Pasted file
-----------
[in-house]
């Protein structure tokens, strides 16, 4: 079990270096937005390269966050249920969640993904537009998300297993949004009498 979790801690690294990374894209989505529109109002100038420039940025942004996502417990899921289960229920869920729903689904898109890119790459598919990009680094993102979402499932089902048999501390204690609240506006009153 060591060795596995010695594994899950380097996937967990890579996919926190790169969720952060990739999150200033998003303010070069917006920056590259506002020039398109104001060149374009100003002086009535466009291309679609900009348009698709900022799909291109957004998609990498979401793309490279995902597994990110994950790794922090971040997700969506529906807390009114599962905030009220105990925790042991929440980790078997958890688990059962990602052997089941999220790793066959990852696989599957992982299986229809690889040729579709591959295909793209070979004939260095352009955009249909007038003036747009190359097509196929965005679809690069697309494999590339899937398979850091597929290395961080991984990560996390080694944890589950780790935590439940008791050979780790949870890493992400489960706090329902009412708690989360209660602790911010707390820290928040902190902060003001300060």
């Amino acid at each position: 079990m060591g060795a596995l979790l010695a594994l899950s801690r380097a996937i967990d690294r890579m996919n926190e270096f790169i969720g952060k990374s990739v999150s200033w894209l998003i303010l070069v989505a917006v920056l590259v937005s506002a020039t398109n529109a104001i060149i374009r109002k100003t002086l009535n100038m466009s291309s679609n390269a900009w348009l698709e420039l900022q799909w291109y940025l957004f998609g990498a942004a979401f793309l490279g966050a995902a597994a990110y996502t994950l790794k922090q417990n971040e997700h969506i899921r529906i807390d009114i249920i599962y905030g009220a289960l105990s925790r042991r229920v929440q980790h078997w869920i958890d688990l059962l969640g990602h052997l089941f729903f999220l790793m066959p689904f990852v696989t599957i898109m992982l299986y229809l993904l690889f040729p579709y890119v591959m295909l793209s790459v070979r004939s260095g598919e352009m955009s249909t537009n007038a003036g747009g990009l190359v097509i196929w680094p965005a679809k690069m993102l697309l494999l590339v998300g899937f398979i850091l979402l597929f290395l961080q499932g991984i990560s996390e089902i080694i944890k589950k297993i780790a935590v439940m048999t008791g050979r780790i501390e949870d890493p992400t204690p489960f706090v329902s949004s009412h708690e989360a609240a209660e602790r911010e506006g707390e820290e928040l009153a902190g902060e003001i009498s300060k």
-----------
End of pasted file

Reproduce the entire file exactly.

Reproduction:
[in-house]
């Protein structure tokens, strides 16, 4: 079990270096937005390269966050249920969640993904537009998300297993949004009498 979790801690690294990374894209989505529109109002100038420039940025942004996502417990899921289960229920869920729903689904898109890119790459598919990009680094993102979402499932089902048999501390204690609240506006009153 060591060795596995010695594994899950380097996937967990890579996919926190790169969720952060990739999150200033998003303010070069917006920056590259506002020039398109104001060149374009100003002086009535466009291309679609900009348009698709900022799909291109957004998609990498979401793309490279995902597994990110994950790794922090971040997700969506529906807390009114599962905030009220105990925790042991929440980790078997958890688990059962990602052997089941999220790793066959990852696989599957992982299986229809690889040729579709591959295909793209070979004939260095352009955009249909007038003036747009190359097509196929965005679809690069697309494999590339899937398979850091597929290395961080991984990560996390080694944890589950780790935590439940008791050979780790949870890493992400489960706090329902009412708690989360209660602790911010707390820290928040902190902060003001300060």
């Amino acid at each position: 079990m060591g060795a596995l979790l010695a594994l899950s801690r380097a996937i967990d690294r890579m996919n926190e270096f790169i969720g952060k990374s990739v999150s200033w894209l998003i303010l070069v989505a917006v920056l590259v937005s506002a020039t398109n529109a104001i060149i374009r109002k100003t002086l009535n100038m466009s291309s679609n390269a900009w348009l698709e420039l900022q799909w291109y940025l957004f998609g990498a942004a979401f793309l490279g966050a995902a597994a990110y996502t994950l790794k922090q417990n971040e997700h969506i899921r529906i807390d009114i249920i599962y905030g009220a289960l105990s925790r042991r229920v929440q980790h078997w869920i958890d688990l059962l969640g990602h052997l089941f729903f999220l790793m066959p689904f990852v696989t599957i898109m992982l299986y229809l993904l690889f040729p579709y890119v591959m295909l793209s790459v070979r004939s260095g598919e352009m955009s249909t537009n007038a003036g747009g990009l190359v097509i196929w680094p965005a679809k690069m993102l697309l494999l590339v998300g899937f398979i850091l979402l597929f290395l961080q499932g991984i990560s996390e089902i080694i944890k589950k297993i780790a935590v439940m048999t008791g050979r780790i501390e949870d890493p992400t204690p489960f706090v329902s949004s009412h708690e989360a609240a209660e602790r911010e506006g707390e820290e928040l009153a902190g902060e003001i009498s300060k």